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  • FIRST POST
    • illusionek
    • By illusionek 9th Jul 17, 8:19 AM
    • 112Posts
    • 23Thanks
    illusionek
    issue with drains
    • #1
    • 9th Jul 17, 8:19 AM
    issue with drains 9th Jul 17 at 8:19 AM
    Hello

    I need to fit gully grids as all of them but the way pipes have been fitted makes it impossible and I was wondering if there is anything I could do DIY or I need to get someone to do it for me.

    On the first photo the grey pipe goes directly into the gully. I assume I need to cut it but how? This is a waste pipe for kitchen sink and washing machine and sometimes I get 'drain smell' in the kitchen. Can this be caused by the fact this pipes goes directly the gully? I only guess it was done to avoid splashing on the external wall and cause damp, so how do I prevent it as well?



    On the second photo I can lift up the grey pipe but black one does not move at all. I also tried to undo the pipe elbow but again it does not move and this pipe is so close to gully that I cant fit the grid.



    On this last photo I can easily fit the grid but it just does not seem right to me so I was wondering if there is anything else I need to do here.

    Same goes for the other two photos, is there anything else I need to do there apart from fitting grids?

    Many thanks for all your help!

Page 1
    • I have spoken
    • By I have spoken 9th Jul 17, 11:42 AM
    • 4,963 Posts
    • 9,656 Thanks
    I have spoken
    • #2
    • 9th Jul 17, 11:42 AM
    • #2
    • 9th Jul 17, 11:42 AM
    >'drain smell' in the kitchen. Can this be caused by the fact this pipes goes directly the gully?<

    There should be a U-bend or water trap to stop sewer gases coming up the pipe and entering the house.
    • illusionek
    • By illusionek 9th Jul 17, 11:47 AM
    • 112 Posts
    • 23 Thanks
    illusionek
    • #3
    • 9th Jul 17, 11:47 AM
    • #3
    • 9th Jul 17, 11:47 AM
    Where to look for it? I have just moved in recently so not sure what is/isnt in place
    • illusionek
    • By illusionek 9th Jul 17, 11:54 AM
    • 112 Posts
    • 23 Thanks
    illusionek
    • #4
    • 9th Jul 17, 11:54 AM
    • #4
    • 9th Jul 17, 11:54 AM
    I assume you dont mean regular trap that can be found under kitchen sink? If so it is in place and does not seem to be helping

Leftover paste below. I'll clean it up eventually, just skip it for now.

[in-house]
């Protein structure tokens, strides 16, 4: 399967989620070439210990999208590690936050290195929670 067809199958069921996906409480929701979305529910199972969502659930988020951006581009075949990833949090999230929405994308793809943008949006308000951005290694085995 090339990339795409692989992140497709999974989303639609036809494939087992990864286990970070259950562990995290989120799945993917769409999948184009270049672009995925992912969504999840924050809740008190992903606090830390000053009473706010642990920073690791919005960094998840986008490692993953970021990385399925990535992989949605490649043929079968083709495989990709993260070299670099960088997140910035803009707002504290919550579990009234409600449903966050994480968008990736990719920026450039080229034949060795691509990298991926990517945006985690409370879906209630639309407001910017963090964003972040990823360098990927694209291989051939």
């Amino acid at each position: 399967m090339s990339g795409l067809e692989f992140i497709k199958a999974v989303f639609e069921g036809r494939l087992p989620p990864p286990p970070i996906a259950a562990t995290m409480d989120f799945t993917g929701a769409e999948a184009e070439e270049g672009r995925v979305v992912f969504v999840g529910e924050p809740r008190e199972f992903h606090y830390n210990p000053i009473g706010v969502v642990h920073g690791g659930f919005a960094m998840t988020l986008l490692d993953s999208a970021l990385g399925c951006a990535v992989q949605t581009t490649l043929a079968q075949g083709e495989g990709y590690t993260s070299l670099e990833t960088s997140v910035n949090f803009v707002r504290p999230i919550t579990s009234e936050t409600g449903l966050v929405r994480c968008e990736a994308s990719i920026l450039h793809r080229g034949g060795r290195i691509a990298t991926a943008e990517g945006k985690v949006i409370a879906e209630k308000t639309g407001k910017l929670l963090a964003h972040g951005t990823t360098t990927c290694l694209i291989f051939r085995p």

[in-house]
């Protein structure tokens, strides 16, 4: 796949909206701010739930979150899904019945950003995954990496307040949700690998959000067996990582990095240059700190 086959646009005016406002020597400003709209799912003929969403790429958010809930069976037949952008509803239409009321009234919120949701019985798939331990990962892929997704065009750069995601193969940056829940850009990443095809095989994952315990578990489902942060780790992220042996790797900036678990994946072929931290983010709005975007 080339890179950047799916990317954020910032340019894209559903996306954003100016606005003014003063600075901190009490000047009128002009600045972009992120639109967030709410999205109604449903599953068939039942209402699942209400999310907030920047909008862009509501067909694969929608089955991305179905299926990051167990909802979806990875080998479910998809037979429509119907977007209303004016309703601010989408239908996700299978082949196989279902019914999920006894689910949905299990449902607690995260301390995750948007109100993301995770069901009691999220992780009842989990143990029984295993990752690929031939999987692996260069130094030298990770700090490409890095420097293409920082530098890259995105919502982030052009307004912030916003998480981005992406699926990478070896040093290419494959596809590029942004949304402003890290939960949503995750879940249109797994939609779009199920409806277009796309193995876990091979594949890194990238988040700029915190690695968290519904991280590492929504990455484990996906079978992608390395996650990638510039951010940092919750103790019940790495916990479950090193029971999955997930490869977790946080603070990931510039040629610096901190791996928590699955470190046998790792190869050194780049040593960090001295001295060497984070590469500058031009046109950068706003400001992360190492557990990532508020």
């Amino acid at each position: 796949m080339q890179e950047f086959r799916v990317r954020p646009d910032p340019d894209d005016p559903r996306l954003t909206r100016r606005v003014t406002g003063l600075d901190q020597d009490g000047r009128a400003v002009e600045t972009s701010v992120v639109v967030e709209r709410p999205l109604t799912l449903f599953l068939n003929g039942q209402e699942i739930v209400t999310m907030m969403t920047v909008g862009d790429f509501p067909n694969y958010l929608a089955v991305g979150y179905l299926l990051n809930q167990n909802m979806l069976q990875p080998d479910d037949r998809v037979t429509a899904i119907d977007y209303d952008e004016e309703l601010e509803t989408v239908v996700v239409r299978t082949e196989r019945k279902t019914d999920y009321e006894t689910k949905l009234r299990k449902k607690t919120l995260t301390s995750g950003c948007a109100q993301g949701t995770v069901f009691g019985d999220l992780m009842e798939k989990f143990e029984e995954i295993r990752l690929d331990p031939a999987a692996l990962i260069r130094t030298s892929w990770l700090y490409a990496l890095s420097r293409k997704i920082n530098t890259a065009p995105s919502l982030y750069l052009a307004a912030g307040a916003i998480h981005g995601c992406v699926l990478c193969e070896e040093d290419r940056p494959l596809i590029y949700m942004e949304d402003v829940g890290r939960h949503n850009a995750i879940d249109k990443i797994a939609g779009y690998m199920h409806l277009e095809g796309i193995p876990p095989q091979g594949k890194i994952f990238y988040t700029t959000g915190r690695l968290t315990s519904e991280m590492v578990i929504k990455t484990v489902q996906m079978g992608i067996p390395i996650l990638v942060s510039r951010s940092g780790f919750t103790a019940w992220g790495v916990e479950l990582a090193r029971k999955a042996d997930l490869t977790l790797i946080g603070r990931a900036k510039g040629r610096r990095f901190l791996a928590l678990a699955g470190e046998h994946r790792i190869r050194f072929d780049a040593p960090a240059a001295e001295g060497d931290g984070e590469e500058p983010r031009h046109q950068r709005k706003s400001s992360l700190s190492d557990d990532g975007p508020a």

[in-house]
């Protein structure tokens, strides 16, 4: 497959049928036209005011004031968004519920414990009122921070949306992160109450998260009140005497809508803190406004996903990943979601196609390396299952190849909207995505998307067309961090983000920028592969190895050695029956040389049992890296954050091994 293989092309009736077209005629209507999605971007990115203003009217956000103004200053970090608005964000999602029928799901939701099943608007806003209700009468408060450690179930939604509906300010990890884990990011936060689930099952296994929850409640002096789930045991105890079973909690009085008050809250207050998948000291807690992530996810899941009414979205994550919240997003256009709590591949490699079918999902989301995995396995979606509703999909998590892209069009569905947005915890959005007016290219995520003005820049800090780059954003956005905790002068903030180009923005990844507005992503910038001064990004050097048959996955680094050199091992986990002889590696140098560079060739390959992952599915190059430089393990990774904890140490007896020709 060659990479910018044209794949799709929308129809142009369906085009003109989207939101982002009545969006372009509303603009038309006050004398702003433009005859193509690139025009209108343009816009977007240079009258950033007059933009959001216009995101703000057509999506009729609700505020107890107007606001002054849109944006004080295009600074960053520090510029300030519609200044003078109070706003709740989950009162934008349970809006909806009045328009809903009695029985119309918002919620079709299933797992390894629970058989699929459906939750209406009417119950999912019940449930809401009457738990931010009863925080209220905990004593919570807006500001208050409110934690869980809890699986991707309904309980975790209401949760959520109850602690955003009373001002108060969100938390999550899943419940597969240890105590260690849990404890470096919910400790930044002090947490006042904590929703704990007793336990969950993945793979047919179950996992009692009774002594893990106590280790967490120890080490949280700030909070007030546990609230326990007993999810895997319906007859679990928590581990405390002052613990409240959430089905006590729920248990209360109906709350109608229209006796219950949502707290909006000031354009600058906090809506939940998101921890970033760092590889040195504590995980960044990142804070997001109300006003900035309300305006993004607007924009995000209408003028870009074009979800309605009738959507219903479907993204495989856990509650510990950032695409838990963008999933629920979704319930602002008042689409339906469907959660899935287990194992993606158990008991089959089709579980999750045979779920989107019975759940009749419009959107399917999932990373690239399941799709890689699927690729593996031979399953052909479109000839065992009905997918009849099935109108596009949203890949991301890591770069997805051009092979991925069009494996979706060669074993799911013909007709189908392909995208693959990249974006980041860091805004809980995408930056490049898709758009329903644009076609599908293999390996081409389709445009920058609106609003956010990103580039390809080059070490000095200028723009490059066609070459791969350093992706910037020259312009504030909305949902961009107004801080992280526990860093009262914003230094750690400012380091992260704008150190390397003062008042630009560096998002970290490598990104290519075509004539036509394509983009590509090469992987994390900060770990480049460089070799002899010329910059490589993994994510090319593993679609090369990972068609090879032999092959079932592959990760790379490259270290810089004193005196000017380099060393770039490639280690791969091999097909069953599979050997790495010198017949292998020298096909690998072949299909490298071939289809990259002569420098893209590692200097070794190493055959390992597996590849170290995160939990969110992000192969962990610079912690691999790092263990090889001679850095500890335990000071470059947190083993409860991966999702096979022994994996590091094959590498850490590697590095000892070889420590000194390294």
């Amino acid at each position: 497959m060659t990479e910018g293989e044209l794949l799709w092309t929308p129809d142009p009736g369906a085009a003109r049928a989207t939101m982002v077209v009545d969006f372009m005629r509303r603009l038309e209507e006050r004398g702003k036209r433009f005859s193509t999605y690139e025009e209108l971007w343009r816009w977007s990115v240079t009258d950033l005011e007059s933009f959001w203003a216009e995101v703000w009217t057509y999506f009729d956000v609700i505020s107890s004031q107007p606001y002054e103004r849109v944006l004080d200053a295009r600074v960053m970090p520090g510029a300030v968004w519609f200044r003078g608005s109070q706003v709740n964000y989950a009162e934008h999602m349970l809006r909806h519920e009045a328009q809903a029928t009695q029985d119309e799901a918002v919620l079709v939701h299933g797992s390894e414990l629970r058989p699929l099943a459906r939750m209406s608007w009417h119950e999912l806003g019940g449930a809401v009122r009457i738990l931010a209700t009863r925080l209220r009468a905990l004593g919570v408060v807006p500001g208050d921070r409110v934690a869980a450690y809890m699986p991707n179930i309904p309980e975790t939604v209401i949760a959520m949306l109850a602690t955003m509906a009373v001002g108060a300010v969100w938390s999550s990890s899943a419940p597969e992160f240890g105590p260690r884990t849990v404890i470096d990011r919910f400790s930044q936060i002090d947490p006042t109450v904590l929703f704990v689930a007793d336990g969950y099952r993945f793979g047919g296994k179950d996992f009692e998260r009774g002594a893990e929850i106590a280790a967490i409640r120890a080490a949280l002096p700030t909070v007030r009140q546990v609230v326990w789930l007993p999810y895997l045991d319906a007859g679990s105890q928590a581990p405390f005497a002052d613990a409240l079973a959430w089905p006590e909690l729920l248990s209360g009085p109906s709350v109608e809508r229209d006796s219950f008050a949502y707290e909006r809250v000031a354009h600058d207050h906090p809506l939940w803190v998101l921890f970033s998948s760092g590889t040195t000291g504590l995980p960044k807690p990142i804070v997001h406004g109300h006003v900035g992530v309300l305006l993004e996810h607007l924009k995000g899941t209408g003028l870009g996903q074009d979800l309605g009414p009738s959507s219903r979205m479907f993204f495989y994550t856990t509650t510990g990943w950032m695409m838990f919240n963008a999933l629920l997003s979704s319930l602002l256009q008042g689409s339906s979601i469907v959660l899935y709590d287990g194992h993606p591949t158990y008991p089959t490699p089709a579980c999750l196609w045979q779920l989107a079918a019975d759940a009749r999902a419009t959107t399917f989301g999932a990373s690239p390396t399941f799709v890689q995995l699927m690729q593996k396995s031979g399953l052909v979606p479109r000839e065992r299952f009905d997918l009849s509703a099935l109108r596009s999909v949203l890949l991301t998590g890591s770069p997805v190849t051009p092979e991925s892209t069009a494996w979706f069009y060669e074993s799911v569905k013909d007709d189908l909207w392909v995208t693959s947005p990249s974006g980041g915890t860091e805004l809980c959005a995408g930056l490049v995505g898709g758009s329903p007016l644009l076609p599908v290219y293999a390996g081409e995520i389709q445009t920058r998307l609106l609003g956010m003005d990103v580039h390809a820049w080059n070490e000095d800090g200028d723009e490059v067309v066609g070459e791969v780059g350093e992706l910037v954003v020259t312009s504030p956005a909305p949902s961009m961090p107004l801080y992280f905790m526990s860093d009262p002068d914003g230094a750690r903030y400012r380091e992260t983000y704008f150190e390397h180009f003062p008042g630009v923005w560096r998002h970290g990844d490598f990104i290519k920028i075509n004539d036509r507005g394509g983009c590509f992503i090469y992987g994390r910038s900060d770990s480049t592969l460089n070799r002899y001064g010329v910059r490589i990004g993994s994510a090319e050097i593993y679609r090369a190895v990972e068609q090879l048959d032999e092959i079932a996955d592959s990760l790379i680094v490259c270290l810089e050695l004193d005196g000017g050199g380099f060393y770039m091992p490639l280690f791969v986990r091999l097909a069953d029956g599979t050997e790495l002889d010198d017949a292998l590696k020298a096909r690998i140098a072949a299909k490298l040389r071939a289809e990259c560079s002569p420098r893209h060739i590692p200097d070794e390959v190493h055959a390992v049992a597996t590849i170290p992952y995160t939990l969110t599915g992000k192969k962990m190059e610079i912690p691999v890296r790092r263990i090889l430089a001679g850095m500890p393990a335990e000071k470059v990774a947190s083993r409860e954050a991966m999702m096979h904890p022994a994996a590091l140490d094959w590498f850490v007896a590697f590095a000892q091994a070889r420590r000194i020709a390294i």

• Aylesbury Duck
    • By Aylesbury Duck 9th Jul 17, 12:13 PM
    • 1,058 Posts
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    Aylesbury Duck
    • #5
    • 9th Jul 17, 12:13 PM
    • #5
    • 9th Jul 17, 12:13 PM
    It's all a bit of a mess. In the first photo, I can see what looks like standing water in the drain. Could the drain be blocked or partially blocked? You may have the appropriate trap in place but in the summer, the smell might be in your kitchen because you've got the window open and you can smell the blocked drain.

    The third photo shows that the pipe doesn't even line up properly, so that needs sorting.

    All of it is DIY-able, but you'll need some brute force and possibly some replacement pipework because I suspect you might break old pipes, joins and washers as you try and dismantle the current set-up. Pipes like those are inexpensive, so if you feel confident, take them right back to the last good joint and replace with pipes and fittings of the correct length and angle to meet your new grids.
    • parking_question_chap
    • By parking_question_chap 9th Jul 17, 12:18 PM
    • 1,401 Posts
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    parking_question_chap
    • #6
    • 9th Jul 17, 12:18 PM
    • #6
    • 9th Jul 17, 12:18 PM
    Just trim the ends with a hack saw and put grid over.
    • illusionek
    • By illusionek 9th Jul 17, 1:12 PM
    • 112 Posts
    • 23 Thanks
    illusionek
    • #7
    • 9th Jul 17, 1:12 PM
    • #7
    • 9th Jul 17, 1:12 PM
    It's all a bit of a mess. In the first photo, I can see what looks like standing water in the drain. Could the drain be blocked or partially blocked? You may have the appropriate trap in place but in the summer, the smell might be in your kitchen because you've got the window open and you can smell the blocked drain.

    The third photo shows that the pipe doesn't even line up properly, so that needs sorting.